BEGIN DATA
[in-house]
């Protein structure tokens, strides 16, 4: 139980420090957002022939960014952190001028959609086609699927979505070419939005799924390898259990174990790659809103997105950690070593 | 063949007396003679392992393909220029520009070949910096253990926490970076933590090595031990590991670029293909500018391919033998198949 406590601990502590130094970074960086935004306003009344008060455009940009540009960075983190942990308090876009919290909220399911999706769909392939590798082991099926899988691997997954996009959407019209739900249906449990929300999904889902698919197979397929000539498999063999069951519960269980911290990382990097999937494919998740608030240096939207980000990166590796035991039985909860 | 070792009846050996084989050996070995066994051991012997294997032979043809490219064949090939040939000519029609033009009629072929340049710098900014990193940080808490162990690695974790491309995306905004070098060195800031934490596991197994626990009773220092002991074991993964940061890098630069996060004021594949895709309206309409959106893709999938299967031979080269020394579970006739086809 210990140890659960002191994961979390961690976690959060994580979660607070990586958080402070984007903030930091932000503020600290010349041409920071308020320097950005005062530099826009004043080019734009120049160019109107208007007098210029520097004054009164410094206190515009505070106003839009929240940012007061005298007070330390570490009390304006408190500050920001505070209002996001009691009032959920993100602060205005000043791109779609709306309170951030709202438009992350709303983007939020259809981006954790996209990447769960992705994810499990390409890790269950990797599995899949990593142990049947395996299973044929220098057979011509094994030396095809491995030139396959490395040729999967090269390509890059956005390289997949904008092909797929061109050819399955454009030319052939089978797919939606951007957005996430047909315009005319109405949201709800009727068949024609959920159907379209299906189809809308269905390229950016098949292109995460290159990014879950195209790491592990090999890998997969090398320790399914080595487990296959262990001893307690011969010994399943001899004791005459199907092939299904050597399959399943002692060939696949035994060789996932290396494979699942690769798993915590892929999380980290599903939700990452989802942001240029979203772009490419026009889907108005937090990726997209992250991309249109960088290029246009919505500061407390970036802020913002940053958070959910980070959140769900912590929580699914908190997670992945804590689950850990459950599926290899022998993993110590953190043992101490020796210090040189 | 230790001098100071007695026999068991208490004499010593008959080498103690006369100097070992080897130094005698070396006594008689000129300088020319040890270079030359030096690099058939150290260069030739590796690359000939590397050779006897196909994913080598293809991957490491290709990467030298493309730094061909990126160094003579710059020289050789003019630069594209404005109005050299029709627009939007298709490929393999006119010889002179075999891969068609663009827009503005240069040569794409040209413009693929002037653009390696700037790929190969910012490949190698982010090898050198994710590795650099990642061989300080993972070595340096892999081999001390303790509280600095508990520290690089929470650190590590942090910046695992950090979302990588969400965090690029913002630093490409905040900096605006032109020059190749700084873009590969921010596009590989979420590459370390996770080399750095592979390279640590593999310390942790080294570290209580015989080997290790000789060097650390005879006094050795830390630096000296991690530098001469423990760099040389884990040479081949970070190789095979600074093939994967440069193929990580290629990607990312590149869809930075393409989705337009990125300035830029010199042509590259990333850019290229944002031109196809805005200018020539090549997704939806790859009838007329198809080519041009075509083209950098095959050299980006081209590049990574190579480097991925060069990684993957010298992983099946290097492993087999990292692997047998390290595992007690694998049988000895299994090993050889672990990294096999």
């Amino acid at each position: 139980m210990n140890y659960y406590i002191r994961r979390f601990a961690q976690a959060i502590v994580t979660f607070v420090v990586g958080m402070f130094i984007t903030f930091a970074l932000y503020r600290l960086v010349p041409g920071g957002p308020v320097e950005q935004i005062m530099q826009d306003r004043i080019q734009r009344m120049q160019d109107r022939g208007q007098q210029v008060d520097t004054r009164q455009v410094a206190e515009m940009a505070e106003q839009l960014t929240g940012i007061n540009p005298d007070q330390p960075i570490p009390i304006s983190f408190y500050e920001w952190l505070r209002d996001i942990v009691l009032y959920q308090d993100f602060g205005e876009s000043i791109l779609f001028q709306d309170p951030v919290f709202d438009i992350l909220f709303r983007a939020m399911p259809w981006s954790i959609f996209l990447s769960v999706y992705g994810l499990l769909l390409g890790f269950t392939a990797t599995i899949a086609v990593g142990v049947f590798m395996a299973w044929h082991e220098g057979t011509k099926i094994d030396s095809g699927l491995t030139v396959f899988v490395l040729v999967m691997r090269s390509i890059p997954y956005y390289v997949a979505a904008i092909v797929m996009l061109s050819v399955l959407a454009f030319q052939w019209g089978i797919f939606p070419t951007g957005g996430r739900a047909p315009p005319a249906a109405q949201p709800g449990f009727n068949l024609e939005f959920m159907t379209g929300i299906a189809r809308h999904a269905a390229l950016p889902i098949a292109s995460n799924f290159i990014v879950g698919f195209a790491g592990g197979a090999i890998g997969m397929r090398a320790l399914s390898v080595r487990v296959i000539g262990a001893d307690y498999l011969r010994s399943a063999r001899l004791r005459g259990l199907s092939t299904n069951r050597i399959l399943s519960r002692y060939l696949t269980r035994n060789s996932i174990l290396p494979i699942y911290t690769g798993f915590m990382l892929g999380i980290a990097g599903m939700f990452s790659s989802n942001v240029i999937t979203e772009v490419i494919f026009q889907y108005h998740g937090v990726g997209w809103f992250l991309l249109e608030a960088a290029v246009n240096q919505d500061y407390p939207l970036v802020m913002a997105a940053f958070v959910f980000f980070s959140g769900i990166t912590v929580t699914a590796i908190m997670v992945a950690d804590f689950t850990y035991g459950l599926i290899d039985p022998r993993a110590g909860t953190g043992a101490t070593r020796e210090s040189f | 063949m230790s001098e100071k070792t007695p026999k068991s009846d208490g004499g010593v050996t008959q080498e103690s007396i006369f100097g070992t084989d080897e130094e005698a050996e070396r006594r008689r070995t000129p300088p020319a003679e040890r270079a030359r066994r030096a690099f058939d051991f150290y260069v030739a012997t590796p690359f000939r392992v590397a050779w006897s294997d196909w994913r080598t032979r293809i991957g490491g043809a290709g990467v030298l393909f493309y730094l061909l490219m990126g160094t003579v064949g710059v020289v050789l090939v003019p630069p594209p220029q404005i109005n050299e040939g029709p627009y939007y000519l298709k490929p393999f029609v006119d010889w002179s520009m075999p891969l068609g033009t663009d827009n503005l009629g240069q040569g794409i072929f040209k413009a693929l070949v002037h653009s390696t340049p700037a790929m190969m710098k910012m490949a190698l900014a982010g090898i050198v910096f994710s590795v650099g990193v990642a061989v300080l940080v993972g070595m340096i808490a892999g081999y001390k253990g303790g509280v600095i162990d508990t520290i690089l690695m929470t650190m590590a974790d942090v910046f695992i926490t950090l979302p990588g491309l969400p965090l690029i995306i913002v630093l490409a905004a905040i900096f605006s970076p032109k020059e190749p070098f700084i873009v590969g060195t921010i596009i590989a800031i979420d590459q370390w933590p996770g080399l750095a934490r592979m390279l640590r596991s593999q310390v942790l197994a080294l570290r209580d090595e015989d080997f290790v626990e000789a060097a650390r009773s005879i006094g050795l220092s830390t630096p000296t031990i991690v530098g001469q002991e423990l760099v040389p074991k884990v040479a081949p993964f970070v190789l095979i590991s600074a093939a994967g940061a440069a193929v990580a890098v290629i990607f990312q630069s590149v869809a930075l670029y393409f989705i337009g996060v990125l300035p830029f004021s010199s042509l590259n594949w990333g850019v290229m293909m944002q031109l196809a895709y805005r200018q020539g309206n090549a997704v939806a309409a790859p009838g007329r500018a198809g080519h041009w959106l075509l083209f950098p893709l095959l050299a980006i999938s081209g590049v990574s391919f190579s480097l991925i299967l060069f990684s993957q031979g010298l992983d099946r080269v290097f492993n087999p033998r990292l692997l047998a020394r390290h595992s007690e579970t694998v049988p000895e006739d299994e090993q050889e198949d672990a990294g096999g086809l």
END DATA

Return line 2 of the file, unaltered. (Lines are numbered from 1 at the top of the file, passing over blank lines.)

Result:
């Protein structure tokens, strides 16, 4: 139980420090957002022939960014952190001028959609086609699927979505070419939005799924390898259990174990790659809103997105950690070593 | 063949007396003679392992393909220029520009070949910096253990926490970076933590090595031990590991670029293909500018391919033998198949 406590601990502590130094970074960086935004306003009344008060455009940009540009960075983190942990308090876009919290909220399911999706769909392939590798082991099926899988691997997954996009959407019209739900249906449990929300999904889902698919197979397929000539498999063999069951519960269980911290990382990097999937494919998740608030240096939207980000990166590796035991039985909860 | 070792009846050996084989050996070995066994051991012997294997032979043809490219064949090939040939000519029609033009009629072929340049710098900014990193940080808490162990690695974790491309995306905004070098060195800031934490596991197994626990009773220092002991074991993964940061890098630069996060004021594949895709309206309409959106893709999938299967031979080269020394579970006739086809 210990140890659960002191994961979390961690976690959060994580979660607070990586958080402070984007903030930091932000503020600290010349041409920071308020320097950005005062530099826009004043080019734009120049160019109107208007007098210029520097004054009164410094206190515009505070106003839009929240940012007061005298007070330390570490009390304006408190500050920001505070209002996001009691009032959920993100602060205005000043791109779609709306309170951030709202438009992350709303983007939020259809981006954790996209990447769960992705994810499990390409890790269950990797599995899949990593142990049947395996299973044929220098057979011509094994030396095809491995030139396959490395040729999967090269390509890059956005390289997949904008092909797929061109050819399955454009030319052939089978797919939606951007957005996430047909315009005319109405949201709800009727068949024609959920159907379209299906189809809308269905390229950016098949292109995460290159990014879950195209790491592990090999890998997969090398320790399914080595487990296959262990001893307690011969010994399943001899004791005459199907092939299904050597399959399943002692060939696949035994060789996932290396494979699942690769798993915590892929999380980290599903939700990452989802942001240029979203772009490419026009889907108005937090990726997209992250991309249109960088290029246009919505500061407390970036802020913002940053958070959910980070959140769900912590929580699914908190997670992945804590689950850990459950599926290899022998993993110590953190043992101490020796210090040189 | 230790001098100071007695026999068991208490004499010593008959080498103690006369100097070992080897130094005698070396006594008689000129300088020319040890270079030359030096690099058939150290260069030739590796690359000939590397050779006897196909994913080598293809991957490491290709990467030298493309730094061909990126160094003579710059020289050789003019630069594209404005109005050299029709627009939007298709490929393999006119010889002179075999891969068609663009827009503005240069040569794409040209413009693929002037653009390696700037790929190969910012490949190698982010090898050198994710590795650099990642061989300080993972070595340096892999081999001390303790509280600095508990520290690089929470650190590590942090910046695992950090979302990588969400965090690029913002630093490409905040900096605006032109020059190749700084873009590969921010596009590989979420590459370390996770080399750095592979390279640590593999310390942790080294570290209580015989080997290790000789060097650390005879006094050795830390630096000296991690530098001469423990760099040389884990040479081949970070190789095979600074093939994967440069193929990580290629990607990312590149869809930075393409989705337009990125300035830029010199042509590259990333850019290229944002031109196809805005200018020539090549997704939806790859009838007329198809080519041009075509083209950098095959050299980006081209590049990574190579480097991925060069990684993957010298992983099946290097492993087999990292692997047998390290595992007690694998049988000895299994090993050889672990990294096999």